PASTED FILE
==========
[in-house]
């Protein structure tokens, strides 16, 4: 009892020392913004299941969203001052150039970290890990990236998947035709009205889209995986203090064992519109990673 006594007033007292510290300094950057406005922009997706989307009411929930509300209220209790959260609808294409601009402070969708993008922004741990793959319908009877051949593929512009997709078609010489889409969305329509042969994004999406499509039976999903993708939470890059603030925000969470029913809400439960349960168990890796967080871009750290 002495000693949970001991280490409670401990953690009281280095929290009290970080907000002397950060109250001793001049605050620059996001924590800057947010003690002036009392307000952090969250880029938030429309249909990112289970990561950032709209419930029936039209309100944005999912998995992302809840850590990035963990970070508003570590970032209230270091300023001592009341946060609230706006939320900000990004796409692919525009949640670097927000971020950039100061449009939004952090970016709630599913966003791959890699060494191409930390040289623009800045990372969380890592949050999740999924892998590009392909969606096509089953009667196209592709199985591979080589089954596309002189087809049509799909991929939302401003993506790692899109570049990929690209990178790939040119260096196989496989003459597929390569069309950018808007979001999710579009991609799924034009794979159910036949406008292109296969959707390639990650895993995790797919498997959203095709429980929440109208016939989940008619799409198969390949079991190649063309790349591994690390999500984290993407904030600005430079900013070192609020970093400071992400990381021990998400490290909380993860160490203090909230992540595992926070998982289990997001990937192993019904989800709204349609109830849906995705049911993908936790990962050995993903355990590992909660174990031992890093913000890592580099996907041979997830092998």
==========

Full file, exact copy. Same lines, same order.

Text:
[in-house]
């Protein structure tokens, strides 16, 4: 009892020392913004299941969203001052150039970290890990990236998947035709009205889209995986203090064992519109990673 006594007033007292510290300094950057406005922009997706989307009411929930509300209220209790959260609808294409601009402070969708993008922004741990793959319908009877051949593929512009997709078609010489889409969305329509042969994004999406499509039976999903993708939470890059603030925000969470029913809400439960349960168990890796967080871009750290 002495000693949970001991280490409670401990953690009281280095929290009290970080907000002397950060109250001793001049605050620059996001924590800057947010003690002036009392307000952090969250880029938030429309249909990112289970990561950032709209419930029936039209309100944005999912998995992302809840850590990035963990970070508003570590970032209230270091300023001592009341946060609230706006939320900000990004796409692919525009949640670097927000971020950039100061449009939004952090970016709630599913966003791959890699060494191409930390040289623009800045990372969380890592949050999740999924892998590009392909969606096509089953009667196209592709199985591979080589089954596309002189087809049509799909991929939302401003993506790692899109570049990929690209990178790939040119260096196989496989003459597929390569069309950018808007979001999710579009991609799924034009794979159910036949406008292109296969959707390639990650895993995790797919498997959203095709429980929440109208016939989940008619799409198969390949079991190649063309790349591994690390999500984290993407904030600005430079900013070192609020970093400071992400990381021990998400490290909380993860160490203090909230992540595992926070998982289990997001990937192993019904989800709204349609109830849906995705049911993908936790990962050995993903355990590992909660174990031992890093913000890592580099996907041979997830092998």